Here are 9 ways you can tap into a whole new pool of candidates and create equality of opportunity for underserved communities. 

1. Find out where people hang out 

While your default may be to post your job listing on LinkedIn, Indeed, or Glassdoor, that’s not going to get you very far if you’re hoping to connect with underserved communities. 

Kelly highlights the importance of being open-minded, stating: “There’s a lot of ways to connect with people that would love to work with you but don’t know about your jobs. You need to ask yourself, ‘Where can we find these people? Where do they spend their time both physically and digitally?’

This could mean advertising your job posting on Instagram or TikTok, or getting in touch with local community groups or churches and asking them to post your listing on their Facebook page. That leads us to our next tip: Networking. 

2. Network 

Because many residents of underserved communities come from diverse backgrounds and underrepresented groups, connecting with them lets you hire from a more diverse talent pool. This has huge benefits for your teams and company.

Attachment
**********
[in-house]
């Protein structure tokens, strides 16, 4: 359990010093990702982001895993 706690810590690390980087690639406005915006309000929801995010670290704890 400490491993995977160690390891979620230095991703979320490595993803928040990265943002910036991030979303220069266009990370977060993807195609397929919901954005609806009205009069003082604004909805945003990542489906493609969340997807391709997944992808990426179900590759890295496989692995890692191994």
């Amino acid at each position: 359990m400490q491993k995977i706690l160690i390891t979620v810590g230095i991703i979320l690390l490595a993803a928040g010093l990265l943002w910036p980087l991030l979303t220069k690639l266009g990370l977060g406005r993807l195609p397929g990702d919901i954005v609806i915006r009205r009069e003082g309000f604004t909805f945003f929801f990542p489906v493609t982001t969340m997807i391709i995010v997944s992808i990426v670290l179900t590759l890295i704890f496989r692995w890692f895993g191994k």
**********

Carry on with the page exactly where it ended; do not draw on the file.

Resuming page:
In order to do so, you need to get to know their communities. That means networking with community leaders and building relationships with local schools. 

Tara Furiani, chief executive officer and host of the Not the HR Lady, shares her expertise: “I have a well-established network of connections with various organizations and community leaders, which allows me to connect with potential candidates and promote job opportunities. Building strong relationships with these communities helps me understand their unique needs and challenges, allowing me to tailor recruitment efforts and create a more inclusive and equitable hiring process.”

Tara notes that “Recruiting from these communities can be more challenging than traditional sources, but the benefits of diversity in the workplace are undeniable.” That’s why you should connect with local organizations and educational institutions and build relationships that help you get to know these communities in a meaningful way.